Practical Vehicle Wrap Guidelines to Advertise Your Business

Reading Time | 7 Minutes

Today I want to discuss the appropriate use of domains when considering a vehicle wrap.

Quite often I see a number of vehicles as I travel to and from work, and really throughout the Central Texas area.

One thing I notice quite often is the number of vehicle wraps used by companies to advertise and increase the general awareness of their company.

In my opinion, vehicle wraps are a great way to draw attention and awareness to your company.

If you’re a good and courteous driver, then the people around you will likely remember your service should a need arise within a short period of time.

However, if your driving is bad, then know that you’re also attracting the wrong type of attention for your company, which is likely to result in no business for you and a bad word of mouth referral company.

In fact, I once owned, which was short for We Are Safe And Sound Alerts, and it redirected to

Yes, I know I could have chosen a better domain name (now!).  If I only knew then what I know now. I think we all can identify and agree… 😉

Before Twitter and Facebook were the tool of choice of reaching out to family members in an emergency such as Hurricane Katrina, Orlando Massacre or any other disaster displacement act, I launched a general public emergency and communications disaster service via (now defunct).

As a way to advertise the service, I opted for a simple domain and description on the back and on each side of my truck, effectively advertising the following:
Free Emergency & Disaster Communications Service

On the back of my tailgate, I listed the top disasters of nature such as Wildfire, Flood, Hurricane and Tornado and invited people to sign up.


The only regret I had about this wrap was using www. and not capitalizing the W and A.

I drove across the gulf coast just before hurricane season and to north Texas during tornado season to spread the word.

Long story short, the service garnered more than 11K in account signups, but technologies such as Facebook and Twitter took over.

The making of an effective vehicle wrap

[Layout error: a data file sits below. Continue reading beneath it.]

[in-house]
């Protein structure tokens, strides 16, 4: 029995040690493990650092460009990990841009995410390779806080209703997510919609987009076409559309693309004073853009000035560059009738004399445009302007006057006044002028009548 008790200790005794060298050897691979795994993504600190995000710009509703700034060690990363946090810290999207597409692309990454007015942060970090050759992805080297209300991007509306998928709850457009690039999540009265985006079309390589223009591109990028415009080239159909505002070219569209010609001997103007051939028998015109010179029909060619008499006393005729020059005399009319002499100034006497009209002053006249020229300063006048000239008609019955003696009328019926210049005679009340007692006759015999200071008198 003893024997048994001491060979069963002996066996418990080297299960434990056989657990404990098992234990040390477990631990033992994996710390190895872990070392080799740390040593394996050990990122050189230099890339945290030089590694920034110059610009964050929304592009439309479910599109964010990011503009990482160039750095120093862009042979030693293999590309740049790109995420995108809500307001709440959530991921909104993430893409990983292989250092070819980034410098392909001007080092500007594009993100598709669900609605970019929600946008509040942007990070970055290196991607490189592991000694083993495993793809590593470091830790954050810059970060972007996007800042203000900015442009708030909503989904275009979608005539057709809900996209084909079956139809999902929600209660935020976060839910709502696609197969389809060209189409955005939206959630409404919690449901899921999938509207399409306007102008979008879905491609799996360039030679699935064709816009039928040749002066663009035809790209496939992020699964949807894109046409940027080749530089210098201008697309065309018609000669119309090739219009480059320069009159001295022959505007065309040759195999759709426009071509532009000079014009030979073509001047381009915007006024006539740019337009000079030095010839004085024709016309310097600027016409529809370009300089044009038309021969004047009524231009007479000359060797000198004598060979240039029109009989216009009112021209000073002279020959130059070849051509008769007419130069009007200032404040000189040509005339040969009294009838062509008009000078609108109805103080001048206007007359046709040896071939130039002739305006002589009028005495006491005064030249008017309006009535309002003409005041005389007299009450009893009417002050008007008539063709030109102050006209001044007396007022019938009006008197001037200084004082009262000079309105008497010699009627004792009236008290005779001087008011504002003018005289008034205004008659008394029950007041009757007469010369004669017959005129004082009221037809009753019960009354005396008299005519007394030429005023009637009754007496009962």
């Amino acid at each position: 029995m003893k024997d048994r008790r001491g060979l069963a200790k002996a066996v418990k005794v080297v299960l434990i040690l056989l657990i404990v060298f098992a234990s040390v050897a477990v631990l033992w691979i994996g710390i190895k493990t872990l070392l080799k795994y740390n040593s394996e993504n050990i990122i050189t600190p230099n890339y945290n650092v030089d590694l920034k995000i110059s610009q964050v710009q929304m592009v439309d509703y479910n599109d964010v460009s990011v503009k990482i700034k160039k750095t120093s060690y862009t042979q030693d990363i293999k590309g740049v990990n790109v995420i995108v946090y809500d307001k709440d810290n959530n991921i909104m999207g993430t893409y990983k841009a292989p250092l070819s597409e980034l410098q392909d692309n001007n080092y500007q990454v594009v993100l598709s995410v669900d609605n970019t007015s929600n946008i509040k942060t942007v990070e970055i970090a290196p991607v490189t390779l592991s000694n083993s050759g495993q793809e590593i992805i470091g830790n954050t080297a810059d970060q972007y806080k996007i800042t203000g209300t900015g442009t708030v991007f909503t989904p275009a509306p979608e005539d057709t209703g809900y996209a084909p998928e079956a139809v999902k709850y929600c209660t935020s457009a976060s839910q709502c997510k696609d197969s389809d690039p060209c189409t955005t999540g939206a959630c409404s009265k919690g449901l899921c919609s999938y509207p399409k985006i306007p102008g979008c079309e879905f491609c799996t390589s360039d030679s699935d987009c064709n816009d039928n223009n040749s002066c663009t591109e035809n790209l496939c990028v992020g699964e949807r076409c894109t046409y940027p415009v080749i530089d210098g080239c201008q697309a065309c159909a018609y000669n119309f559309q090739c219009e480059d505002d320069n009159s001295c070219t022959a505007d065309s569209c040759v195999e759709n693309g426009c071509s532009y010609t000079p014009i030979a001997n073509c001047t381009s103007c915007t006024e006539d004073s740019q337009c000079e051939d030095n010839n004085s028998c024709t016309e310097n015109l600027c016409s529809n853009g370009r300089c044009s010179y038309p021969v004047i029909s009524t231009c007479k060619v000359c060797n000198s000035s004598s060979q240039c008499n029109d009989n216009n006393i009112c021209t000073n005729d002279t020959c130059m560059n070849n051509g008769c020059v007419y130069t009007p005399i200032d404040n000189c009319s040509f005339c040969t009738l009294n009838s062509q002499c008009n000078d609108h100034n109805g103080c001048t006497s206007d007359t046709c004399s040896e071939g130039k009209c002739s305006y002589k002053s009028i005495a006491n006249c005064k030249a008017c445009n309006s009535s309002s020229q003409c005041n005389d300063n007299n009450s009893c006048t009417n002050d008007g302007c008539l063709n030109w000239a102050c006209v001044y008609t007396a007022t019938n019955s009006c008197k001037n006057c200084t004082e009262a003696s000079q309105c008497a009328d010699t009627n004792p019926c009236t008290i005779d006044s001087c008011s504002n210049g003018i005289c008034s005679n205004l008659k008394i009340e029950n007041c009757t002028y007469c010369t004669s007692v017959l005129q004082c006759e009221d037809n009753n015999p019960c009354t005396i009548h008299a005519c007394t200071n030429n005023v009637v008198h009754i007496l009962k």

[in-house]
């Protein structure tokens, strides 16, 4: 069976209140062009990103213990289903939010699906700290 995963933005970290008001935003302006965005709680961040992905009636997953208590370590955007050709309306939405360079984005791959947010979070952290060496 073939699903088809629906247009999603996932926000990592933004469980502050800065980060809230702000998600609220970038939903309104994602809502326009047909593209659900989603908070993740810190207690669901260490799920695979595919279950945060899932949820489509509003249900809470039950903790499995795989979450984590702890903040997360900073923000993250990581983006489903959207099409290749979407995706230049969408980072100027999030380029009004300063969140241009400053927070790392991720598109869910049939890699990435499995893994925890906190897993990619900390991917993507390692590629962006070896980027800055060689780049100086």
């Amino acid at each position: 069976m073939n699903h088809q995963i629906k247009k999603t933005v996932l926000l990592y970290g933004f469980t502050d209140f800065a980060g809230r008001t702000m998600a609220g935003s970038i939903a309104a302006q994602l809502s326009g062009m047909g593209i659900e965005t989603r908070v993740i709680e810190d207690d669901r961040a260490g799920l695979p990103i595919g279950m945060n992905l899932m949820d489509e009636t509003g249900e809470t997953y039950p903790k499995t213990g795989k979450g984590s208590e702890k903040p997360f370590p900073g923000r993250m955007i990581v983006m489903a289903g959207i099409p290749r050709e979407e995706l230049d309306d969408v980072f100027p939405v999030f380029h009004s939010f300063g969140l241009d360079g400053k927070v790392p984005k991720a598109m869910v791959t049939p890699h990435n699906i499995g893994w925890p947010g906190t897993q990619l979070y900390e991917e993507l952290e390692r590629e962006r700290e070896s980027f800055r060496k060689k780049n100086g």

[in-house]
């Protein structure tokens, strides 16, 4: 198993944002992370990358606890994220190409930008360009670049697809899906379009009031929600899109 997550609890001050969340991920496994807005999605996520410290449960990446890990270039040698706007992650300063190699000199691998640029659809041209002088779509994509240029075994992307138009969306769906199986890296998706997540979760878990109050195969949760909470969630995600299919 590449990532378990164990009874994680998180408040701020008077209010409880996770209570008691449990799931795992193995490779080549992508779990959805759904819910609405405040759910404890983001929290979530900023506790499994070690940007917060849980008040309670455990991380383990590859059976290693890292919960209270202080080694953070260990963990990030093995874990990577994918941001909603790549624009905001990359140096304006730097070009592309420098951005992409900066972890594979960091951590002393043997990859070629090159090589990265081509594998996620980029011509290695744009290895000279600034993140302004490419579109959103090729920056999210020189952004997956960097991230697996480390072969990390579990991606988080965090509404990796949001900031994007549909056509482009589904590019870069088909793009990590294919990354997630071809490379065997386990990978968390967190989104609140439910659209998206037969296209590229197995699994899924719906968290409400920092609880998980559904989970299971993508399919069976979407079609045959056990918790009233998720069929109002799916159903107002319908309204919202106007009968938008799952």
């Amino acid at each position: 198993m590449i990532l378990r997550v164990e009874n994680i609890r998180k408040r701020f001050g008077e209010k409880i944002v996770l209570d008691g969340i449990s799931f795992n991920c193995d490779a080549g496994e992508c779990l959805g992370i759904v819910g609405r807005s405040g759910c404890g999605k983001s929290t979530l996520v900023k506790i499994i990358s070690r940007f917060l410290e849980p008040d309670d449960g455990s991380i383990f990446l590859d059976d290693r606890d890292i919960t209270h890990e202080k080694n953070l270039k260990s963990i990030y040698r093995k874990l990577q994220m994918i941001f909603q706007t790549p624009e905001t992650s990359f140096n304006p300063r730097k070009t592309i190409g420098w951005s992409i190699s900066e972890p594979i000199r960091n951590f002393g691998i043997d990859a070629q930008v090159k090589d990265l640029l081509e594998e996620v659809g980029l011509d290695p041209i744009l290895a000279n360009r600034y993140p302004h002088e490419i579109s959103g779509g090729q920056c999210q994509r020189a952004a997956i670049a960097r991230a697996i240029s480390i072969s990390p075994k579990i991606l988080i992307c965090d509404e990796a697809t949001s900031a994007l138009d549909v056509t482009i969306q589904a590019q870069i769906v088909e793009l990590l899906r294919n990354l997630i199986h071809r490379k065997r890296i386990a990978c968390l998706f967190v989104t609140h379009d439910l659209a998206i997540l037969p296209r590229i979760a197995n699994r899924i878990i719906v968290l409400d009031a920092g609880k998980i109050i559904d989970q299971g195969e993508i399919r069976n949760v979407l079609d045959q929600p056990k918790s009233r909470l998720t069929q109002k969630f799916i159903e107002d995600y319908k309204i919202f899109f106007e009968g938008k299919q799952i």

Nevertheless, it’s a great idea to use vehicle wraps to promote and advertise your company when used effectively.

I stress the word effectively because recently I encountered a few local Austin companies that doesn’t quite get it.

So allow me to share practical guidelines to consider when using vehicle wraps to advertise your business.

I’m of the opinion that the phone number and domain should be placed in prominent areas of the vehicle.

These areas tend to include the sides and back of the vehicle. Text should be visible and legible.

For example, consider the text used by Austin-based Arbor Eye Center’s Mobile Eyes trailer.

Arbor Eye Center

I commend the company for using all sides of the trailer, but where they fall short is the use of small cursive print.

When this trailer is moving, it’s going to be quite difficult for a driver to read the phone number and make out the domain name. Both are too small and not prominently placed on trailer.

My recommendation would be to go with a more prominent positioning of the domain on all sides and a stronger or more bold san serif font. The same applies to the social media handles and profiles too.

And although the Arbor Eye Center uses as their primary digital presence, it may be advantageous for them to register the following domains that are available:

I don’t recommend replaced with any of the domains above only because there is a company actively using

It wouldn’t be in the best interest of Arbor Eye Center to use such one of the domains listed above due to similarity in regards to

However, I recommend purchasing the domains as a defensive register to keep them out of the hands of local competition.

Too, Arbor Eye Center could simply redirect and track the number of domain redirects for each domain using Google Analytics.

Didn’t have to go too far for the next company…

Prior to the Arbor Eye Center’s Mobile Eyes trailer example, take notice that I didn’t mention the front.

Personally, I don’t like advertising domains on the front because you have to account for the “ambulance effect”.

The “ambulance effect” means displaying text, whether phone number, company or domain, backwards when on the front of a vehicle.